“I’ve been using Presiding Bishop Curry’s statement that ‘sometimes doing the right thing is not always the popular thing,’ and we are living into that, and proud of that,” Hutto said then, “and we believe that facing hate with love is the right way to go about our call as Christians.”
Stang has served for about a year in the paid position of organist while he attends Indiana University, in Bloomington. St. David’s website describes him as “a composer, teacher, cat lover and organist” who is pursuing a doctorate in music.
Hutto told ENS after Stang’s arrest that she was unaware he was a suspect in the vandalism until the morning of his arrest. The congregation expects Stang to be held responsible, but the news of his involvement will not change how St. David’s responds to the incident, she said.
“The fact of the matter is, it didn’t matter who perpetrated the crime. In the end, our message of love and forgiveness extends to all,” Hutto said.
Stang’s future with the congregation was expected to be discussed May 3 by the vestry at a previously scheduled meeting. And Hutto said the incident, arrest and message of forgiveness likely will be a topic at the congregation’s regular Wednesday evening service.
Hutto also confirmed that Stang played the organ for last Sunday’s service, with the presiding bishop in attendance.
Curry was in Indiana over the weekend to preside at the ordination and consecration of the Right Rev. Jennifer Baskerville-Burrows as the 11th bishop of the Diocese of Indianapolis, the Episcopal Church’s first black female diocesan bishop. The next day during his sermon at St. David’s, Curry conveyed the message that “love wins.”
“You were here where we needed God’s unconditional love,” Curry told the congregation, according to a news release from the diocese detailing the visit. “My friends, we have a world that is trying to tear itself apart. We have to love it back together.”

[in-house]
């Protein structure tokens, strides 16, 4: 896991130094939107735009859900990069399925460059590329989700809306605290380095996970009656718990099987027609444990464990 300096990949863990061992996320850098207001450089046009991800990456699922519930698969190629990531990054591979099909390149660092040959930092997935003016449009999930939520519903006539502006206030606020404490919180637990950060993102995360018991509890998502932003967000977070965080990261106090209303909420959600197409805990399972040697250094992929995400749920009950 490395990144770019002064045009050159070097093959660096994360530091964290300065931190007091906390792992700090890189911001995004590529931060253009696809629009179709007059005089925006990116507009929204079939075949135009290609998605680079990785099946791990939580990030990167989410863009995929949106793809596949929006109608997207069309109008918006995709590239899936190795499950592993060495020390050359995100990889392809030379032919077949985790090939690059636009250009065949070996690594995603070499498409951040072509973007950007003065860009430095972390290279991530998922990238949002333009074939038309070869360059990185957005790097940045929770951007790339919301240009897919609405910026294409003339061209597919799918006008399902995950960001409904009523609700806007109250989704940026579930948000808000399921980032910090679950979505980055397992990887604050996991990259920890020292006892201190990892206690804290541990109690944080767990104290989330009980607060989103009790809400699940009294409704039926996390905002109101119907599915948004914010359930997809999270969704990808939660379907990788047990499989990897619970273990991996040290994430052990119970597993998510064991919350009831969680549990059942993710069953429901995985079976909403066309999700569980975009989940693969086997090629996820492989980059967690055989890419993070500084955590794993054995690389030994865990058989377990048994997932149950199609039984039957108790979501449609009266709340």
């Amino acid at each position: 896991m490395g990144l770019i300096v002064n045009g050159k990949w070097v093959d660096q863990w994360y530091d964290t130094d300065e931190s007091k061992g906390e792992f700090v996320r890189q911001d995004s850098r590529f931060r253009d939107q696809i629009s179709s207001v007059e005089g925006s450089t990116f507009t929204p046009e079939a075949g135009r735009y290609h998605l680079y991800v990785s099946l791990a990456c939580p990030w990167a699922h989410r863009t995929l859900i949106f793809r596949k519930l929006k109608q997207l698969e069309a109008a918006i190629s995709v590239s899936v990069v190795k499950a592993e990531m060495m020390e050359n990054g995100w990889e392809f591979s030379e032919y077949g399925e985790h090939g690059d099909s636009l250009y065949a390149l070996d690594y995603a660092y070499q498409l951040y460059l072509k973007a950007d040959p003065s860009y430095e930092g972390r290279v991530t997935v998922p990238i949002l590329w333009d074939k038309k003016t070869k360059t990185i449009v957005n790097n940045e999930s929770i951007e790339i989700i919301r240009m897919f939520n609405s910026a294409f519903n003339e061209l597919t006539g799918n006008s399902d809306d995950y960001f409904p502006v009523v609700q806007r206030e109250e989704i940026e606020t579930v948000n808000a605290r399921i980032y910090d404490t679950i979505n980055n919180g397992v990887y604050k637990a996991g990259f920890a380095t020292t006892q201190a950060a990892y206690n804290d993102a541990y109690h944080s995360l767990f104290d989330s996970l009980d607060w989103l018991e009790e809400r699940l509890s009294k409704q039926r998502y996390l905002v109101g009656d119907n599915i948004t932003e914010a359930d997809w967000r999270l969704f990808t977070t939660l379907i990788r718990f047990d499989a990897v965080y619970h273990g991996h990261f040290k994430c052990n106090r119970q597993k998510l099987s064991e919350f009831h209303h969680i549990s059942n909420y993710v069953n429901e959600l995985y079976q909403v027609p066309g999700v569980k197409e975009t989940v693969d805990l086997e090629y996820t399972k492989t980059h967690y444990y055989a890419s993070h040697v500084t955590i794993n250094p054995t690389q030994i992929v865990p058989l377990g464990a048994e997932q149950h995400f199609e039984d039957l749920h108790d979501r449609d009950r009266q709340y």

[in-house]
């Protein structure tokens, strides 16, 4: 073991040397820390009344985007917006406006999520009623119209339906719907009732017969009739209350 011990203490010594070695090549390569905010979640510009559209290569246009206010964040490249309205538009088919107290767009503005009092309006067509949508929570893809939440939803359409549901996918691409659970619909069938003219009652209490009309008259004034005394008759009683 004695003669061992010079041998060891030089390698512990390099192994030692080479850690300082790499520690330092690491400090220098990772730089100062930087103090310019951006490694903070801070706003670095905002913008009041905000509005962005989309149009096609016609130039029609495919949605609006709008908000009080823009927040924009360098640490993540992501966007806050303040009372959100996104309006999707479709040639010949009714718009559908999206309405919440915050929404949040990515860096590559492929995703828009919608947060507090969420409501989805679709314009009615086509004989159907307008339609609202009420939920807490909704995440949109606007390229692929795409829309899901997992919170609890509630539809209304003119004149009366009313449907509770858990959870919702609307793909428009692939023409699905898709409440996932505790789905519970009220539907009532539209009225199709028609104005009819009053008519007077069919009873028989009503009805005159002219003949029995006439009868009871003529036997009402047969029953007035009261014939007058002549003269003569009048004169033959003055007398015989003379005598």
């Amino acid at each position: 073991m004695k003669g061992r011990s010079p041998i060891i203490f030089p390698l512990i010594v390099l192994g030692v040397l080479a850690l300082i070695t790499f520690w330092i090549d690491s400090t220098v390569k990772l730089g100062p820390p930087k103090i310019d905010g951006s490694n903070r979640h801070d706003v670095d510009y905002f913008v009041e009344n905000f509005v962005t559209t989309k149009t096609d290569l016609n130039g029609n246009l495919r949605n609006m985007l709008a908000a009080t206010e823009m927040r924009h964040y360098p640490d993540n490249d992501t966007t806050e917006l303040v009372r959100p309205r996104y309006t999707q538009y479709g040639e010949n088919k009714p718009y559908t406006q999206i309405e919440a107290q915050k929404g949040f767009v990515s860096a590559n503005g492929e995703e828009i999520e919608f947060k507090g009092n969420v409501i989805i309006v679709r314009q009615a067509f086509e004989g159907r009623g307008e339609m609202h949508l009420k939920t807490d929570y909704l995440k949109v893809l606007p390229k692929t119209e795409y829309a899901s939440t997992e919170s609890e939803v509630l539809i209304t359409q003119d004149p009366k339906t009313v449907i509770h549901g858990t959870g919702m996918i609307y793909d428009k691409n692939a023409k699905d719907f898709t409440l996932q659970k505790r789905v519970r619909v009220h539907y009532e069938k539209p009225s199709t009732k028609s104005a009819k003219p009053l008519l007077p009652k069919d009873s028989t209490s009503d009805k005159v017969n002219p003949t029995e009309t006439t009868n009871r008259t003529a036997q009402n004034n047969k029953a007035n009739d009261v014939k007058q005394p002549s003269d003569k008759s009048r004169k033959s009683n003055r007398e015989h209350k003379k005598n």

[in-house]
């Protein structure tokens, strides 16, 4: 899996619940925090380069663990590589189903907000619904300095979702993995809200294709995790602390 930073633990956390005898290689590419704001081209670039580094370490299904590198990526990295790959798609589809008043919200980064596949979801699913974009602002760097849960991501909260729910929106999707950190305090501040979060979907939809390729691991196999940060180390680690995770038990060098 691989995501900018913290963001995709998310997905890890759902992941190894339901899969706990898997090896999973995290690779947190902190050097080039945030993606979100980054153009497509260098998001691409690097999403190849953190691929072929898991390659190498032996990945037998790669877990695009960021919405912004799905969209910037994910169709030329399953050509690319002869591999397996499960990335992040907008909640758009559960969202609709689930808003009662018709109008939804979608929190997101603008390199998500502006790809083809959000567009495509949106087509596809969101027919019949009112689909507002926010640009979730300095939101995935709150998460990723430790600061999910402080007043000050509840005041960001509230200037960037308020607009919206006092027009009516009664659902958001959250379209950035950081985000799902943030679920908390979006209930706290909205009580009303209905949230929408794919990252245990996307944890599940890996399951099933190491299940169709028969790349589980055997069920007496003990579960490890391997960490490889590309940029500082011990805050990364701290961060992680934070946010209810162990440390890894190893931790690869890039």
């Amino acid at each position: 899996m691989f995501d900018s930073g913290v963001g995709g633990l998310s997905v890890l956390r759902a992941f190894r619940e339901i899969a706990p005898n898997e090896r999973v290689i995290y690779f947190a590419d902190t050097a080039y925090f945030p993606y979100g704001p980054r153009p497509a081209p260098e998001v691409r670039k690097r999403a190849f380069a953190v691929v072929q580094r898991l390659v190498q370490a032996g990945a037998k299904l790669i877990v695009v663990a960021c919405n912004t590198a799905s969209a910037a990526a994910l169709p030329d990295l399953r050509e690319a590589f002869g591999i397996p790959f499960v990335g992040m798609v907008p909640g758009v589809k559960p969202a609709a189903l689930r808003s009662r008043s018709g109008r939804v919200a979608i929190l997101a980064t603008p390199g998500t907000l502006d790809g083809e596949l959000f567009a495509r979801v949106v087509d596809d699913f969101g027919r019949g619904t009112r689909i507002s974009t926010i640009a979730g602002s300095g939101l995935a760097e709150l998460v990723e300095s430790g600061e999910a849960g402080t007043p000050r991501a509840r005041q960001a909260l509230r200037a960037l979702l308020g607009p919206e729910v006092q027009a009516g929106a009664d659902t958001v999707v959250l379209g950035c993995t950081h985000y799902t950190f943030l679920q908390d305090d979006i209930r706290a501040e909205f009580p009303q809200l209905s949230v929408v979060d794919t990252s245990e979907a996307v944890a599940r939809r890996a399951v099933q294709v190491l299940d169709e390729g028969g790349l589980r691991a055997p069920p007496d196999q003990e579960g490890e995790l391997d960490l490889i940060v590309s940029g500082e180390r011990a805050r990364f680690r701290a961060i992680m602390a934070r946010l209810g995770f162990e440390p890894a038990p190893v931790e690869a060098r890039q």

Stang had confessed to police two days earlier, according to court documents, which reveal that police identified the organist as a suspect early in their investigation by tracing his location through cell phone records.
On April 28, he told a Brown County sheriff’s detective that he “felt scared and alone because of the election results,” the court documents say. He said he wanted to “mobilize a movement” but had not expected the intense media attention that the vandalism generated. He later told police he regretted his actions.
“I suppose I wanted to give local people a reason to fight for good,” he said in a written statement to police. “I, of course, realize now that this was NOT the way to go about inspiring activism.”
Baskerville-Burrows issued a statement May 3 saying she was saddened by the news.
“This was a hurtful, dishonest and profoundly misguided action that stands against the values of the people this diocese and the Episcopal Church, and we will continue to cooperate with the authorities who are pursuing this case,” the bishop said.
“We are living now in a political climate that is so divisive and highly charged that people from all across the political spectrum are making thoughtless and hurtful choices that they believe are justified by the righteousness of their causes. As people who follow Jesus, we must find a different way.”
– David Paulsen is an editor and reporter for the Episcopal News Service. He can be reached at firstname.lastname@example.org.